Banta v. Palmer, 47 Ill. 99 (1868)

Jan. 1868 · Illinois Supreme Court
47 Ill. 99

Isaac Banta v. James Q. Palmer.

1. Vendor—mis-statement of to a purchaser—respecting theprwe paidby himself —when of no avail. Where a vendor of lands, falsely stated to the purchaser, that he himself had paid §85.00 per acre for them; and, thereupon, received that price, when, in fact, he had paid but §75.00 per acre, such mis-statement, in the absence of a fiduciary relation between the parties, is not sufficient cause for rescinding the sale, much less to allow the purchaser to retain the property, and recover back a part of the purchase price.

Appeal from the Circuit Court of Morgan county; the Hon. Charles D. Hodges, Judge, presiding.

This was an action of assumpsit, brought by the appellee against the appellant, in the court below, to recover back certain moneys alleged to have been fraudulently obtained from him by appellant, in the purchase of certain lands. The cause was tried before a jury, who rendered a verdict for the plaintiff for $430.00. A motion for a new trial was made, which the court overruled, and entered judgment upon the verdict, whereupon an appeal was taken to this court. The further facts in the case are fully given in the opinion.

Messrs. Morrison & Epler, for the appellant.

Messrs. Dummer & Atkins, for the appellee.

Mr. Justice Lawrence

delivered the opinion of the Court:

In this case the parties were both sworn, and the plaintiff, on his examination in chief, testified that in August or September, 1866, the defendant proposed to him that they jointly *100buy, from one Warner, eighty acres of land, at eiglity-five dollars per acre, and that plaintiff should have one-half, and defendant the other; that plaintiff agreed to this, and defendant was to make the purchase in his own name; that the purchase was made in October, and Warner conveyed to plaintiff one-half the land, and plaintiff paid for it at the rate of eighty-five dollars per acre, which, defendant told him, he had paid, whereas he had, in fact, paid but seventy-five dollars per acre. But, on the cross-examination, the plaintiff stated, that although he had calculated to take one-half the land, if the defendant made the purchase, he did not remember ever having told him he would do so until the day he received his deed. The defendant testified that he had proposed to the plaintiff to purchase jointly, but plaintiff had declined, and he then bought on his own account and re-sold to plaintiff.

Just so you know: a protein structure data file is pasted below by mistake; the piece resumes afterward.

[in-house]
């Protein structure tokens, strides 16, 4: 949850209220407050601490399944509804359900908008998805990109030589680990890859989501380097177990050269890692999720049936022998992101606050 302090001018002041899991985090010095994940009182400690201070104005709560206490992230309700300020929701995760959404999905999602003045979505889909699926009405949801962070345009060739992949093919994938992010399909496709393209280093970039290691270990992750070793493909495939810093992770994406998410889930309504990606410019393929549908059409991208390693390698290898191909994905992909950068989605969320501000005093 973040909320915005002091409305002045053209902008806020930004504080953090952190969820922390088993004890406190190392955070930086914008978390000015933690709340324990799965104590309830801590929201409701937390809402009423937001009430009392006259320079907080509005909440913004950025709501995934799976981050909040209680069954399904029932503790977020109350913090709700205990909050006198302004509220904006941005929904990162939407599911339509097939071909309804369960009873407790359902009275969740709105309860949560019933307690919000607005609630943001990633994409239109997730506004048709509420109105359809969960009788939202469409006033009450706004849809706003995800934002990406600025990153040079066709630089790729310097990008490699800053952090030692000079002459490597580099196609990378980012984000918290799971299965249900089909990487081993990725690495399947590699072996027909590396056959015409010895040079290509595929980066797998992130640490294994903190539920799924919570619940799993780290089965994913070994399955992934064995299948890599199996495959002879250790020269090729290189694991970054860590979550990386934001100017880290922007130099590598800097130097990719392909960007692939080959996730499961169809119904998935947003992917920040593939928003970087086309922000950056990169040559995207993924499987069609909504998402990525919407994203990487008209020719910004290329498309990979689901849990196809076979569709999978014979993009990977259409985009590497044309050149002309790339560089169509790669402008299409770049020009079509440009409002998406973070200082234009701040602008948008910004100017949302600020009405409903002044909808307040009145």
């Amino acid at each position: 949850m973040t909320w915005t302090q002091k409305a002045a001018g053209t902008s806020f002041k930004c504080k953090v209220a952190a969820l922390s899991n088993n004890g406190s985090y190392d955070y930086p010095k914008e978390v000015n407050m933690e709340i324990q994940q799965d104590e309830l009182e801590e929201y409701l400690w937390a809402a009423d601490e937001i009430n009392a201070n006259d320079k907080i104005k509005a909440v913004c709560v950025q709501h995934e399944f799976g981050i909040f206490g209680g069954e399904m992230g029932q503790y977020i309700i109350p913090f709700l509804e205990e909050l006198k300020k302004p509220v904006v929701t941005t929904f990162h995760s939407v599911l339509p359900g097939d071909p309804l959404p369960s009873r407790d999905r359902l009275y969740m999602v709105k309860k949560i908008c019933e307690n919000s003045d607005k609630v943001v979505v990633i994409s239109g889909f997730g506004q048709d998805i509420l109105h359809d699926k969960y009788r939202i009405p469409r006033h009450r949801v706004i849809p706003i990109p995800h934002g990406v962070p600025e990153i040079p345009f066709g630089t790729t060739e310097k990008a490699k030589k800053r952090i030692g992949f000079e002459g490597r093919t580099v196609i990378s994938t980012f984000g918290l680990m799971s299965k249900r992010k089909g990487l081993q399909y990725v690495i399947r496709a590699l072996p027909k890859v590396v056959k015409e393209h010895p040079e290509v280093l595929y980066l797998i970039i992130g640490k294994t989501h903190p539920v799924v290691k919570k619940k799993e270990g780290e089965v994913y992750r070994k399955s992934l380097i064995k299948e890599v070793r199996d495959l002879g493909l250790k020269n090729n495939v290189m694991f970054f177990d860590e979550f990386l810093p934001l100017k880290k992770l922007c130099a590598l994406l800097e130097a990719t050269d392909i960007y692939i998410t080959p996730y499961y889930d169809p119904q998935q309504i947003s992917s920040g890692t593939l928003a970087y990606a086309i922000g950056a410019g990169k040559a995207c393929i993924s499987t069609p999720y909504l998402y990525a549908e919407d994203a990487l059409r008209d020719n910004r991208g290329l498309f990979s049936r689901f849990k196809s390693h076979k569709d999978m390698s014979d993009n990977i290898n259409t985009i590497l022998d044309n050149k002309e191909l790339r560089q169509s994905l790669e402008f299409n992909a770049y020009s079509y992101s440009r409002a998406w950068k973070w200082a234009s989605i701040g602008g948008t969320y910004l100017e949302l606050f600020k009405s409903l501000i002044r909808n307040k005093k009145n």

If an arrangement had been made between the parties for the purchase of the land on joint account, and the defendant had deceived the plaintiff as to the price paid, there could be no question but that the verdict of the jury was right. But the plaintiff was obliged to admit, on his cross-examination, that no such arrangement had ever been made. He had “ calculated ” to accept the defendant’s proposition, but had never done so until the day he got his deed, which was after defendant had contracted with Warner for the land. This is fatal to the plaintiff’s case. If no fiduciary relation existed between the parties, however wrong, morally, it may have been in the defendant to misrepresent to the plaintiff the price he had paid for the land, the misrepresentation does not entitle the plaintiff to recover back the difference between what he had paid for the land, and what it had cost the defendant. Having entered into no agreement with defendant that the land should be bought on joint account, he was under no obligation to take one-half of it. He took it voluntarily, with full knowledge of its actual value, and as a purchaser from the defendant, and, although an honest vendor of property *101would not mis-state the price he had himself paid, yet, if he does do, it has never, we think, been held that such mis-statement, in the absence of a fiduciary relation between the parties, would be a sufficient cause for rescinding the contract, and much less for allowing the purchaser to retain the property, and recover back a part of the price paid. We are of opinion that the case should be submitted to another jury, with an instruction by the court, that the case turns upon the question whether, before the land was purchased by the defendant, it had been agreed between him and the plaintiff that it should be purchased for their joint benefit.'

Judgment reversed.